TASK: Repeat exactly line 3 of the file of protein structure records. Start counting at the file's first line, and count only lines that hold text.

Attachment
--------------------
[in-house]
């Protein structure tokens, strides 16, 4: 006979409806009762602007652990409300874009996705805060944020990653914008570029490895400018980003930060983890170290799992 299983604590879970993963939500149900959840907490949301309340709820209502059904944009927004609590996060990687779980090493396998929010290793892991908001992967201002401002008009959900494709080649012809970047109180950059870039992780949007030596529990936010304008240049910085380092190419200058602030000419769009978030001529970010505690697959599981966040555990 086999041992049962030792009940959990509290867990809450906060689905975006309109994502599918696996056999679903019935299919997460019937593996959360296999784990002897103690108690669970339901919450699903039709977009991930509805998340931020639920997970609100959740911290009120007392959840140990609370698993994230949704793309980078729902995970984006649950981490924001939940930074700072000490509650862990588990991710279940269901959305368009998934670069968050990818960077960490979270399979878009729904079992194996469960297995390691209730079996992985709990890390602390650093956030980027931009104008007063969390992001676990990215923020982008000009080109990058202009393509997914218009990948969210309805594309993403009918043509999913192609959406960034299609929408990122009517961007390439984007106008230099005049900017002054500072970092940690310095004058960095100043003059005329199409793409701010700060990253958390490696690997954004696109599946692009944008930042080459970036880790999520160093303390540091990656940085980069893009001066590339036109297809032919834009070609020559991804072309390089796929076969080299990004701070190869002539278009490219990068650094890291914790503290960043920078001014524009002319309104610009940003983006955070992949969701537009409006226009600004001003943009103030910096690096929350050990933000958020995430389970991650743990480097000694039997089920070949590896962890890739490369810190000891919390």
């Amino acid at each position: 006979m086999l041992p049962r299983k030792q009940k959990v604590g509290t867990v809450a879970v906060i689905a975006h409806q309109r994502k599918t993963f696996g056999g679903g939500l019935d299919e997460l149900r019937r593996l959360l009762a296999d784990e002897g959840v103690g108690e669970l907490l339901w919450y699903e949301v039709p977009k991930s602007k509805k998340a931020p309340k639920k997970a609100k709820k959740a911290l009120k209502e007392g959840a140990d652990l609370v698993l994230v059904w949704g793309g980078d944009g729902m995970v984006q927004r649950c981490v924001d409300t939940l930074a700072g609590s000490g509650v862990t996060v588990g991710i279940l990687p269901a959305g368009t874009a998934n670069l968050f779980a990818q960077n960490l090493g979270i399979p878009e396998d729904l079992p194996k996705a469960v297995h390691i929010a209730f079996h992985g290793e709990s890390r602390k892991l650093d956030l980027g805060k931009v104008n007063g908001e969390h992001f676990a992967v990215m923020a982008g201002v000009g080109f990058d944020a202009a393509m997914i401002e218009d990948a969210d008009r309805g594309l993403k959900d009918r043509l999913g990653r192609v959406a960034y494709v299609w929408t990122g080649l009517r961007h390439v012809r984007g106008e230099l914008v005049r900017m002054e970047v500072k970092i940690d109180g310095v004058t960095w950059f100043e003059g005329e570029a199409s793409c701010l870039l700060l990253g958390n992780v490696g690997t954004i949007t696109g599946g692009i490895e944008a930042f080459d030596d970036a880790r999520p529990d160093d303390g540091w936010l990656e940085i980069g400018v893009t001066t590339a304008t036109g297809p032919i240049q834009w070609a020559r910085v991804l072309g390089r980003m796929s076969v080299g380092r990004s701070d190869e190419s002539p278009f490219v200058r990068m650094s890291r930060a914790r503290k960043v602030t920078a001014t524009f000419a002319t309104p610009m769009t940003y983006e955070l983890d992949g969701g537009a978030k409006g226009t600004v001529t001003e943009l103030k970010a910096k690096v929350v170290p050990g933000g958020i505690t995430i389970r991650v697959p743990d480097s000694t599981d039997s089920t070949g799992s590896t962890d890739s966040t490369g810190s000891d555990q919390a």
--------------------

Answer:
């Amino acid at each position: 006979m086999l041992p049962r299983k030792q009940k959990v604590g509290t867990v809450a879970v906060i689905a975006h409806q309109r994502k599918t993963f696996g056999g679903g939500l019935d299919e997460l149900r019937r593996l959360l009762a296999d784990e002897g959840v103690g108690e669970l907490l339901w919450y699903e949301v039709p977009k991930s602007k509805k998340a931020p309340k639920k997970a609100k709820k959740a911290l009120k209502e007392g959840a140990d652990l609370v698993l994230v059904w949704g793309g980078d944009g729902m995970v984006q927004r649950c981490v924001d409300t939940l930074a700072g609590s000490g509650v862990t996060v588990g991710i279940l990687p269901a959305g368009t874009a998934n670069l968050f779980a990818q960077n960490l090493g979270i399979p878009e396998d729904l079992p194996k996705a469960v297995h390691i929010a209730f079996h992985g290793e709990s890390r602390k892991l650093d956030l980027g805060k931009v104008n007063g908001e969390h992001f676990a992967v990215m923020a982008g201002v000009g080109f990058d944020a202009a393509m997914i401002e218009d990948a969210d008009r309805g594309l993403k959900d009918r043509l999913g990653r192609v959406a960034y494709v299609w929408t990122g080649l009517r961007h390439v012809r984007g106008e230099l914008v005049r900017m002054e970047v500072k970092i940690d109180g310095v004058t960095w950059f100043e003059g005329e570029a199409s793409c701010l870039l700060l990253g958390n992780v490696g690997t954004i949007t696109g599946g692009i490895e944008a930042f080459d030596d970036a880790r999520p529990d160093d303390g540091w936010l990656e940085i980069g400018v893009t001066t590339a304008t036109g297809p032919i240049q834009w070609a020559r910085v991804l072309g390089r980003m796929s076969v080299g380092r990004s701070d190869e190419s002539p278009f490219v200058r990068m650094s890291r930060a914790r503290k960043v602030t920078a001014t524009f000419a002319t309104p610009m769009t940003y983006e955070l983890d992949g969701g537009a978030k409006g226009t600004v001529t001003e943009l103030k970010a910096k690096v929350v170290p050990g933000g958020i505690t995430i389970r991650v697959p743990d480097s000694t599981d039997s089920t070949g799992s590896t962890d890739s966040t490369g810190s000891d555990q919390a």